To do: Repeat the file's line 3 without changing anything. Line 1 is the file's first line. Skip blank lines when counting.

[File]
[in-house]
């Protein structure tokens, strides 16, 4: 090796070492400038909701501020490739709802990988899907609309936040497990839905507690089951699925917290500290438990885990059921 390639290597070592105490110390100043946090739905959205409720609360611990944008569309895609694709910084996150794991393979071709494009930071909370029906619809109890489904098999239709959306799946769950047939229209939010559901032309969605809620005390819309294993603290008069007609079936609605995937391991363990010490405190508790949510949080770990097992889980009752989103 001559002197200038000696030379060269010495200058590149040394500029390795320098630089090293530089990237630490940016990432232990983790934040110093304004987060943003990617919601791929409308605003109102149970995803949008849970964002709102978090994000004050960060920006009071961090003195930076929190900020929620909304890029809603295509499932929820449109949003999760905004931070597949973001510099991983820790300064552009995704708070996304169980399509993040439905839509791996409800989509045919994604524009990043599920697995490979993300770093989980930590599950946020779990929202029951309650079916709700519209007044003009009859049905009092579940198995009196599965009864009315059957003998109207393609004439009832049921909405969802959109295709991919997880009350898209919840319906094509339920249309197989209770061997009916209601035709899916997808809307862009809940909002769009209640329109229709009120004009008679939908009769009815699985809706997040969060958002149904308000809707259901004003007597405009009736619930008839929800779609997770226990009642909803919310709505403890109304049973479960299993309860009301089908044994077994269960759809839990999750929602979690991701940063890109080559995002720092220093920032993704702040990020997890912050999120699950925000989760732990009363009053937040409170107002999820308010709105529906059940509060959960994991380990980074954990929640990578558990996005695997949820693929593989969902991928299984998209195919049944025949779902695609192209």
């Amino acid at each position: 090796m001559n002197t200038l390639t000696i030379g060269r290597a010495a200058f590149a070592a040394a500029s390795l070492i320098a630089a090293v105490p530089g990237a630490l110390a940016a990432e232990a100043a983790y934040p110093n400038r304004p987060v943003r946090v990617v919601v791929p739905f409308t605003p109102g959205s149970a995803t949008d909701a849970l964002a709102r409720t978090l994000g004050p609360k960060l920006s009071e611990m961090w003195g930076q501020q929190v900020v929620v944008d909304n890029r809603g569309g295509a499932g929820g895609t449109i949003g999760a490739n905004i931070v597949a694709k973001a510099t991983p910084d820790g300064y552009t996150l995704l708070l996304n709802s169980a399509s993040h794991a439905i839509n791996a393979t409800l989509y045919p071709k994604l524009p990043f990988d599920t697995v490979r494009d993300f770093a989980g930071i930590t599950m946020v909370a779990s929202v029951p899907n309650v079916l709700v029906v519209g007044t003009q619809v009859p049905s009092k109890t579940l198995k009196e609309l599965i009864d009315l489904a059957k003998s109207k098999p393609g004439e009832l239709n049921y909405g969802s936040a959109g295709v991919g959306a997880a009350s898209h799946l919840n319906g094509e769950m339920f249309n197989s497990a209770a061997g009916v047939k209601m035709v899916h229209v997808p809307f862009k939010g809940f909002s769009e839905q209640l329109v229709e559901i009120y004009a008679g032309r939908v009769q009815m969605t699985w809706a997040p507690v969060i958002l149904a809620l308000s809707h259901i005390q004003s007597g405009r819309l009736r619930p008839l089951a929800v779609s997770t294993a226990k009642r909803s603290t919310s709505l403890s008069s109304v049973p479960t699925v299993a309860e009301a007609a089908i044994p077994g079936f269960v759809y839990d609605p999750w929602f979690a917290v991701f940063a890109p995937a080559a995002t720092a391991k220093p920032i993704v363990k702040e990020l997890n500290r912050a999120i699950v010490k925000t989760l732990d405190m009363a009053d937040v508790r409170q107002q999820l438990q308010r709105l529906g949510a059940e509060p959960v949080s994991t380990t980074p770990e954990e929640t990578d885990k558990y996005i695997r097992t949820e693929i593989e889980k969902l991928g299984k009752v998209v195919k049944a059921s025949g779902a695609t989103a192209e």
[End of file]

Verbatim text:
């Amino acid at each position: 090796m001559n002197t200038l390639t000696i030379g060269r290597a010495a200058f590149a070592a040394a500029s390795l070492i320098a630089a090293v105490p530089g990237a630490l110390a940016a990432e232990a100043a983790y934040p110093n400038r304004p987060v943003r946090v990617v919601v791929p739905f409308t605003p109102g959205s149970a995803t949008d909701a849970l964002a709102r409720t978090l994000g004050p609360k960060l920006s009071e611990m961090w003195g930076q501020q929190v900020v929620v944008d909304n890029r809603g569309g295509a499932g929820g895609t449109i949003g999760a490739n905004i931070v597949a694709k973001a510099t991983p910084d820790g300064y552009t996150l995704l708070l996304n709802s169980a399509s993040h794991a439905i839509n791996a393979t409800l989509y045919p071709k994604l524009p990043f990988d599920t697995v490979r494009d993300f770093a989980g930071i930590t599950m946020v909370a779990s929202v029951p899907n309650v079916l709700v029906v519209g007044t003009q619809v009859p049905s009092k109890t579940l198995k009196e609309l599965i009864d009315l489904a059957k003998s109207k098999p393609g004439e009832l239709n049921y909405g969802s936040a959109g295709v991919g959306a997880a009350s898209h799946l919840n319906g094509e769950m339920f249309n197989s497990a209770a061997g009916v047939k209601m035709v899916h229209v997808p809307f862009k939010g809940f909002s769009e839905q209640l329109v229709e559901i009120y004009a008679g032309r939908v009769q009815m969605t699985w809706a997040p507690v969060i958002l149904a809620l308000s809707h259901i005390q004003s007597g405009r819309l009736r619930p008839l089951a929800v779609s997770t294993a226990k009642r909803s603290t919310s709505l403890s008069s109304v049973p479960t699925v299993a309860e009301a007609a089908i044994p077994g079936f269960v759809y839990d609605p999750w929602f979690a917290v991701f940063a890109p995937a080559a995002t720092a391991k220093p920032i993704v363990k702040e990020l997890n500290r912050a999120i699950v010490k925000t989760l732990d405190m009363a009053d937040v508790r409170q107002q999820l438990q308010r709105l529906g949510a059940e509060p959960v949080s994991t380990t980074p770990e954990e929640t990578d885990k558990y996005i695997r097992t949820e693929i593989e889980k969902l991928g299984k009752v998209v195919k049944a059921s025949g779902a695609t989103a192209e």